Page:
“National Storytelling Week is about giving out to all cultures, tales that give a twinkle to the eye, that raise a question in the mind and stories that have survived the brightness and the shadow of man’s imagination.”
Storytelling comes in many forms and is an underlying presence in our everyday lives. The ritual of telling stories forms an integral part in a child’s development, as Jonathan Gottschall identifies in The Storytelling Animal: How Stories Make us Human:
Children the world over delight in stories and start shaping their own pretend worlds as toddlers. Story is so central to the lives of young children that it comes close to defining their existence.
This inherent interest in story makes it the perfect educational tool, as “Storytelling has also been part of formal education for many years. In the nineteenth century, student teachers were trained to tell stories. Stories have obvious significance in the teaching of literacy, but they are also important in other curriculum areas. Stories can assist the development of social awareness and help children to build up an emotional vocabulary. History and geography, science, religious education (RE) and even maths can all come alive through stories.” (Fox Eades, 2005)
An article in The Telegraph in January also noted the academic benefits of storytelling: “Narrative skills in children, the ability to sequence ideas together correctly to tell a story, are essential for academic success.” (The Telegraph, Jan 2014).
That storytelling is of great importance to young children is hardly a surprising revelation. As adults however, we seem to forget that storytelling is still present in everyday life and is as important as ever in forming our view of the world. This is important to grasp when utilising storytelling in secondary schools, to overcome attitudes that it is ‘childish’. Gail de Vos examines the need of young adults for storytelling in Storytelling for Young Adults: A Guide to Tales for Teens as she identifies:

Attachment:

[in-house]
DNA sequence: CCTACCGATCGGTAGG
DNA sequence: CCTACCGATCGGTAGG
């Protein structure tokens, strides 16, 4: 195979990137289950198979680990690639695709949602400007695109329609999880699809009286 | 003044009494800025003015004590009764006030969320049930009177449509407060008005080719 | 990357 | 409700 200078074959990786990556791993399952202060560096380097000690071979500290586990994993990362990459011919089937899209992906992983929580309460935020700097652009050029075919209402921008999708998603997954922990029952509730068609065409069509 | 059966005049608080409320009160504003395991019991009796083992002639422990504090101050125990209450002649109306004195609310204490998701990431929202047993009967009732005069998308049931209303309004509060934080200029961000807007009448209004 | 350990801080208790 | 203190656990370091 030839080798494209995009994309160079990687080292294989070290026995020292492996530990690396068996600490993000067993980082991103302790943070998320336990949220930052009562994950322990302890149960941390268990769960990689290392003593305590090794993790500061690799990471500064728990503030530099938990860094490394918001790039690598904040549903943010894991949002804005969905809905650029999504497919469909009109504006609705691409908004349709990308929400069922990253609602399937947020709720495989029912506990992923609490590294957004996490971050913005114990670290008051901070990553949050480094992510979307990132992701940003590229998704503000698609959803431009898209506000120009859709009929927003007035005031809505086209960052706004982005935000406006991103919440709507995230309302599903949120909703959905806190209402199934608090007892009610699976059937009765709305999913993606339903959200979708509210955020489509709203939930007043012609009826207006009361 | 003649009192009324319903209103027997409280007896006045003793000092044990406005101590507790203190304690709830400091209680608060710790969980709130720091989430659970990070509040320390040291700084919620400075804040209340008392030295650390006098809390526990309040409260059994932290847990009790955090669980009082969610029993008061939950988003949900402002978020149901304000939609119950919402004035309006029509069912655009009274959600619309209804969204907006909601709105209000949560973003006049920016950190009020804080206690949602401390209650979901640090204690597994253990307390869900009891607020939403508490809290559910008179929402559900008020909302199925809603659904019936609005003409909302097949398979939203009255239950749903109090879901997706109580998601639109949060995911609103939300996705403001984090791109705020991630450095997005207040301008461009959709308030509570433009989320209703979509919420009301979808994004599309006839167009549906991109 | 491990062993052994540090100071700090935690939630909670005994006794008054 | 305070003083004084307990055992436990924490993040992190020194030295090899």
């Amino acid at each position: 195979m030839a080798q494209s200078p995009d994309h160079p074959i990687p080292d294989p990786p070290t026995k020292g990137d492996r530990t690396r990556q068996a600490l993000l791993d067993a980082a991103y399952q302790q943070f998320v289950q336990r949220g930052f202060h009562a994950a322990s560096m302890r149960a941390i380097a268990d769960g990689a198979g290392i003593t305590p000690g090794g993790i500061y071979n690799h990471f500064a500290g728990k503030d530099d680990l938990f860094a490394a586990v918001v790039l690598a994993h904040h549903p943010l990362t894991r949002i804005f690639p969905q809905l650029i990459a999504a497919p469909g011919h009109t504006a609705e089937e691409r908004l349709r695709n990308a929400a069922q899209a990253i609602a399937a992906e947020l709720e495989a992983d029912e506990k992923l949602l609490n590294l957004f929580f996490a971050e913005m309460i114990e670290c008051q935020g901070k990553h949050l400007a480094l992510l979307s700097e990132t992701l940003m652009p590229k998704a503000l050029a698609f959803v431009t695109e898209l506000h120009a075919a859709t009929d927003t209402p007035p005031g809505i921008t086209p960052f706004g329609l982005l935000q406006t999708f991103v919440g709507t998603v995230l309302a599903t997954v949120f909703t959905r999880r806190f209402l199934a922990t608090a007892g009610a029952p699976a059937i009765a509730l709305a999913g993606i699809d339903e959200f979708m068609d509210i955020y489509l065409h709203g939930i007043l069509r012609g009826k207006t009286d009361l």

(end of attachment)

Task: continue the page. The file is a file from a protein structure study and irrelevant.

stories fulfil the special needs that young adults have as well. These special needs include the need for entertainment and information, the need to belong, the need to learn in a social context, the need to experience responsibility, the need to establish a self-concept, and the need to communicate with adults who have an interest in them and their concerns.
National Storytelling Week runs from Saturday 1st – Saturday 8th February. Take this opportunity to see how you can bring storytelling into the classroom, developing your pupils’ narrative technique.
Featured image courtesy of UNE Photos.